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Comment Re: most researched subject in the field. (Score 1) 280

It's my birthday and I don't want to spend a lot of time responding (and I expect next week to be terribly busy so I probably won't want to continue after that), but there's a handful of things I do want to respond to in here.

I'm saying that it is not possible for multiple systems to be objective. If there is an objective system then all differing systems must be false and therefore not objective. You said “most ethical systems employed by most philosophers, such as deontology and utilitarianism, are both non-theistic and objective.” Calling two differing systems objective makes no sense.

There's two different senses of "objective" being conflated here. One, the sense I meant when I said that there are many different kinds of secular objective morality, is the sense whereby a given point of view or ethical system considers the answer to the question "are there objectively right and wrong moral assertions?" to be "yes". The other, that you're conflating with it, is whether a given point of view or ethical system is the objectively correct one to use.

My initial point was that there are plenty of logically possible, non-contradictory stances one can take where ones believes some things are objectively right and wrong (morally) without believing in God; it doesn't follow from the rejection of God that one must reject morality, unless one also holds onto religious assumptions about morality, which most people who reject God don't. (Some do, and they become nihilists, and even people like Nietzsche argued that that is something to be overcome, a lingering vestige of the religious worldview, and not a good thing that people should strive for).

Which of those stances is the objectively correct one to take epistemically is disputed between them, but that doesn't mean that none of them is correct, any more than the existence of disputes between religions means none of those religions is correct. "What in particular is morally right and wrong, and how can we tell?" is a different question from "is anything actually morally right or wrong, objectively?", and there are lots of secular viewpoints who agree (along with most religious viewpoints) that the answer to the latter is "yes", even though they disagree about answers to the former question (as do different religions).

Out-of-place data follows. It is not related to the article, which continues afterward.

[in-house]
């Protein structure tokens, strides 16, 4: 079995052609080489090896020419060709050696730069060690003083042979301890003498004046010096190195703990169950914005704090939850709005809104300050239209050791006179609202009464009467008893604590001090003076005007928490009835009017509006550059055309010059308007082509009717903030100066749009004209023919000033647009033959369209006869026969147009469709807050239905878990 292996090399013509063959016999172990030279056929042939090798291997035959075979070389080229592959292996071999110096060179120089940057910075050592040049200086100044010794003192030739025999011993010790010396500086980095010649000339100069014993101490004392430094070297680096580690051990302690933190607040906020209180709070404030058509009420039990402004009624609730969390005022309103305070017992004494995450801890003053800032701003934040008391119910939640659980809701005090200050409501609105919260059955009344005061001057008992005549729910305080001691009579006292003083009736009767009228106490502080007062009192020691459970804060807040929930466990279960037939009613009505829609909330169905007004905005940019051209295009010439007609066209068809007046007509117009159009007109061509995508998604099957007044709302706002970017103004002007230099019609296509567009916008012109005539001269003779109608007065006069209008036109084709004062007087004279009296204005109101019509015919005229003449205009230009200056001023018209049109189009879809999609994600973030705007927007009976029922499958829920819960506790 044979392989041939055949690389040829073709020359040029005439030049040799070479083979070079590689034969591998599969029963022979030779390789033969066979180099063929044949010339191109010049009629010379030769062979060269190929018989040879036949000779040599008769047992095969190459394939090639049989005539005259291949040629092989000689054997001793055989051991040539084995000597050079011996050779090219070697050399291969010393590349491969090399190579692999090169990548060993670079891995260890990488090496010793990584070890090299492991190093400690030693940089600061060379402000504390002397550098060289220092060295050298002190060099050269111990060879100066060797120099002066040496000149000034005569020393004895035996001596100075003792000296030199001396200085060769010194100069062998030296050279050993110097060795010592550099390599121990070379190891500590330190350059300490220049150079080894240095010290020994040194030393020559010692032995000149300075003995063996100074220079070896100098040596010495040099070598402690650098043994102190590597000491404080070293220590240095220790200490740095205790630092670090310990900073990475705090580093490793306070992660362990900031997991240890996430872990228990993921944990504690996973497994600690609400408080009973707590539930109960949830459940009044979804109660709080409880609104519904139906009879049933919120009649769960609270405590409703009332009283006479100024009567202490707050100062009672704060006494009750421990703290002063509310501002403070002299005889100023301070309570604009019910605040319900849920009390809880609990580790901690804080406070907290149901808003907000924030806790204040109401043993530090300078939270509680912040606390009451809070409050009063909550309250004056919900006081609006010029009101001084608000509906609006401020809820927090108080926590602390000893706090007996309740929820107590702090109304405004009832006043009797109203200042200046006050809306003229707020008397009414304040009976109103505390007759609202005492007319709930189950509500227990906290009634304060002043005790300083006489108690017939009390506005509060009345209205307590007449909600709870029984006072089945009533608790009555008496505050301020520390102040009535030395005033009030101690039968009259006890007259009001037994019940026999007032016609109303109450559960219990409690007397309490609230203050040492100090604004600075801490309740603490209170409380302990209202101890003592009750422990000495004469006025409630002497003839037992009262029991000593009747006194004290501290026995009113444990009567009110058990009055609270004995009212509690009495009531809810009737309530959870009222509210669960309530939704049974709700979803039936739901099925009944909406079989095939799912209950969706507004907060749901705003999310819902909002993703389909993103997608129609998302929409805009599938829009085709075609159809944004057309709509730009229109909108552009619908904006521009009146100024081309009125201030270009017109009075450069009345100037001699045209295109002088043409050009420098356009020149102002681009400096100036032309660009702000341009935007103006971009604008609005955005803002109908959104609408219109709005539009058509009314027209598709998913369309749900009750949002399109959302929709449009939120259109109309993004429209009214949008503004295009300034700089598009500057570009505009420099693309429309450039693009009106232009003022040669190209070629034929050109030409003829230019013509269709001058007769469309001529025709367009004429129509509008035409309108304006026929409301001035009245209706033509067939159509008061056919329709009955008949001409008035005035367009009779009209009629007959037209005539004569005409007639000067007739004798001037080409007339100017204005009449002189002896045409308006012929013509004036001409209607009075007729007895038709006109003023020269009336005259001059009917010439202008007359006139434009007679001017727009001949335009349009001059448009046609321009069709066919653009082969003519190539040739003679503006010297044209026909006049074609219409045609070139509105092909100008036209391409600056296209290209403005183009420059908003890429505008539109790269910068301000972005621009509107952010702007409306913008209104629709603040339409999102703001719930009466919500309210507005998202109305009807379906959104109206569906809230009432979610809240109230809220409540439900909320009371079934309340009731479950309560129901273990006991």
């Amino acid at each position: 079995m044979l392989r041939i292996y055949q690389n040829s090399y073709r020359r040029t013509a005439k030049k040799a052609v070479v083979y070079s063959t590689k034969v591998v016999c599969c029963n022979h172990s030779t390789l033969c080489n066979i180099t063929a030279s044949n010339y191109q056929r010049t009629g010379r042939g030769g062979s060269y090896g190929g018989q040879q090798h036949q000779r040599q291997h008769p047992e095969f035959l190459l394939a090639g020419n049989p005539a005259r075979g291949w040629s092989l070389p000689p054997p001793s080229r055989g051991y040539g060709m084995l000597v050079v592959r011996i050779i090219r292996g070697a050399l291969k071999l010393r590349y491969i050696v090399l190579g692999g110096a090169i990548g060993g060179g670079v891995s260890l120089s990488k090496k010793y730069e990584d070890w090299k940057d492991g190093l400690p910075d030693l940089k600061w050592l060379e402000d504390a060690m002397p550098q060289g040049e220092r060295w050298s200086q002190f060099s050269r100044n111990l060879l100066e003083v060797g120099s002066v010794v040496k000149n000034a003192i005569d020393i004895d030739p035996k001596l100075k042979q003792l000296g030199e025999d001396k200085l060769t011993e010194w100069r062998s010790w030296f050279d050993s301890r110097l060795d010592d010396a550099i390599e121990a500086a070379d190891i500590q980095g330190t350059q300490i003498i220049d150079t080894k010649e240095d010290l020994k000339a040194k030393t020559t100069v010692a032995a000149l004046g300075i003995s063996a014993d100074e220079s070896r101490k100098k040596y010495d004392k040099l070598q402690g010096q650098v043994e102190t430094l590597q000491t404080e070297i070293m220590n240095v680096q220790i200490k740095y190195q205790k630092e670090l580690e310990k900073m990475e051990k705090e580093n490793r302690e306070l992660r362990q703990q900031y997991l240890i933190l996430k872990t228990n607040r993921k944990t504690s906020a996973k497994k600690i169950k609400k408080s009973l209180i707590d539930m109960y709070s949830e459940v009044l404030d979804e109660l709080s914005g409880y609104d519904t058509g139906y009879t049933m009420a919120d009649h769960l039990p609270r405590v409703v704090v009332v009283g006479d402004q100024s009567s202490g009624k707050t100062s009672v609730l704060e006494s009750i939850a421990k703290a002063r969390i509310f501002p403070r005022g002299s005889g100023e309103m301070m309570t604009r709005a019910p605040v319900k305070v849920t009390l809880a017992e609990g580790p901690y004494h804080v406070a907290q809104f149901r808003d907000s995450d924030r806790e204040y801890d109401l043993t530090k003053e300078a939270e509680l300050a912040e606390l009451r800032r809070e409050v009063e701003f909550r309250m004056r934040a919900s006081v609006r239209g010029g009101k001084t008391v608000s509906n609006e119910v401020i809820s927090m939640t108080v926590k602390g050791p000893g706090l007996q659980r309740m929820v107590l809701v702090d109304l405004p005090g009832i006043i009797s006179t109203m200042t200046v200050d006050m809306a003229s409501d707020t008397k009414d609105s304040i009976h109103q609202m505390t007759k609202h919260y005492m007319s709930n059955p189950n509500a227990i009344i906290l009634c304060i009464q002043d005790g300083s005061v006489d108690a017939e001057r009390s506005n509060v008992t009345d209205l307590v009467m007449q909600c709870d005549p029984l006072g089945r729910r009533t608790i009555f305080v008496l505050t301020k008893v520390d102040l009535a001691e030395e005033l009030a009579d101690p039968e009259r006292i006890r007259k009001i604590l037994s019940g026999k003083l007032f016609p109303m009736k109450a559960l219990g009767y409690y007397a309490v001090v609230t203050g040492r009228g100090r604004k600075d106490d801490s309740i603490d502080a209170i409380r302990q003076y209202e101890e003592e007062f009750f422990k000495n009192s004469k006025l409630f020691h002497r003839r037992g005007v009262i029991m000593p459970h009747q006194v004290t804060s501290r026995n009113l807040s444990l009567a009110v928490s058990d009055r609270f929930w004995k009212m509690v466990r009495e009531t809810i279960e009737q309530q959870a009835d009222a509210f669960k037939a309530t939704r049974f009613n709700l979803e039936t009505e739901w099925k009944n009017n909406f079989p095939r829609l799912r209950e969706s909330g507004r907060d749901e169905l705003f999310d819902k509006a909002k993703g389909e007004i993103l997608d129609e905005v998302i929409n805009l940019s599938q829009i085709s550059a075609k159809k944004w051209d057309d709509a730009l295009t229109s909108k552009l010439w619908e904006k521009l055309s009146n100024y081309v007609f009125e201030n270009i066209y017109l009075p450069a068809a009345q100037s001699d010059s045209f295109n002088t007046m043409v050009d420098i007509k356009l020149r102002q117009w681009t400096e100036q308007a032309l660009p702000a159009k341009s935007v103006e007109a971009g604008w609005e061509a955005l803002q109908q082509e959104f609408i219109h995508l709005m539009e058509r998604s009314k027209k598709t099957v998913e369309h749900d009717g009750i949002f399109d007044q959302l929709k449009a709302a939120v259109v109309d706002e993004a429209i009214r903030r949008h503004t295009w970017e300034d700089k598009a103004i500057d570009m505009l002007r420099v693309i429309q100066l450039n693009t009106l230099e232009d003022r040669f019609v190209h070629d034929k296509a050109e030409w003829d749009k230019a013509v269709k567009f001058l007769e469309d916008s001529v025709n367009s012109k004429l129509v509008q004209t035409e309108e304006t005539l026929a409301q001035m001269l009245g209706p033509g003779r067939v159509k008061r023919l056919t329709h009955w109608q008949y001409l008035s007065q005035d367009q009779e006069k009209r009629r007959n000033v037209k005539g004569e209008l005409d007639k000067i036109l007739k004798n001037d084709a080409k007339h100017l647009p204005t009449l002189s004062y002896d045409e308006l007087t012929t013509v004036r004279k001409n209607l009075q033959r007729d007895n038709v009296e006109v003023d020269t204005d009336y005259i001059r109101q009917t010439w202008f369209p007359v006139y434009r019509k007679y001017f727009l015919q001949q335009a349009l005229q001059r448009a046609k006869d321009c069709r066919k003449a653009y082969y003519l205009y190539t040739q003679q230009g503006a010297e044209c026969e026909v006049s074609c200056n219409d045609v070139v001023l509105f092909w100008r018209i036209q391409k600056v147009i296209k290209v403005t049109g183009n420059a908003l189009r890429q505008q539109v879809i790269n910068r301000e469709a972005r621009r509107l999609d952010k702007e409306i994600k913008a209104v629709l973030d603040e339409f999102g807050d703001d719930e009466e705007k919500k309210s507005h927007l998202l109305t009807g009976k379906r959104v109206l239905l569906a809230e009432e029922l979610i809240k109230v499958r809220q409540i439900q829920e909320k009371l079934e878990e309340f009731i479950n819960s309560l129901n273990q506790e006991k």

So if you reject dualism can I deduce that you are a materialist? If all that exists is matter, where does morality come from? Is it matter? How do you account for it? You claim it is universal so it can't be only in my mind. You have rejected that things have moral properties. What is it?

I'm not strictly speaking a materialist, but I'm probably close enough to what you mean by that. I'm a physicalist, which is different from a materialist in that there are physical things besides just matter, and that I reject that there are ontological material substances distinct from their attributes, and I'm also a little unusual (but not alone) amongst physicalists in that I'm also a panpsychist; there are no non-physical mental substances, nor are there even non-physical mental properties of otherwise physical things, but there is a mental way of looking at the same physical properties of physical things.

(This isn't really related to the moral issue to I'll be short about this: basically, what fundamentally exists is a web of interactions, which you can visualize as a graphical web of lines connecting at nodes. The objects that exist in reality are those nodes, which are defined entirely by the lines connecting to them -- there's no such thing as a point connected to no lines. The attributes of a thing are those lines -- the attributes of a thing are the ways that it interacts with other things. Mental experience is then what the lines connecting to the node that is you seem like to you; they are the reciprocal of the attributes you seem to have to the rest of the world, the other half of the equation of how you and the world interact with each other. Every object thus looks to us from the outside, in the third person, like a bundle of attributes, but it, from the inside, in the first person, experiences those very same attributes -- which are really interactions -- as a bundle of experiences of the rest of the universe. That is "phenomenal consciousness", the subject of the so-called "hard problem of consciousness", and is not actually a very interesting thing; rocks have it, electrons have it, but there's not much to say about theirs because the quality of that kind of phenomenal consciousness is defined by the function of the object that has it, and those objects have such simple functions; their behavior is simple, and so is their experience. On the other hand "access consciousness", the subject of the so-called "easy problem of consciousness", is a specific kind of complex function that humans do, which gives us not only complex behavior but also complex experience. But that's a long tangent: back to ethics).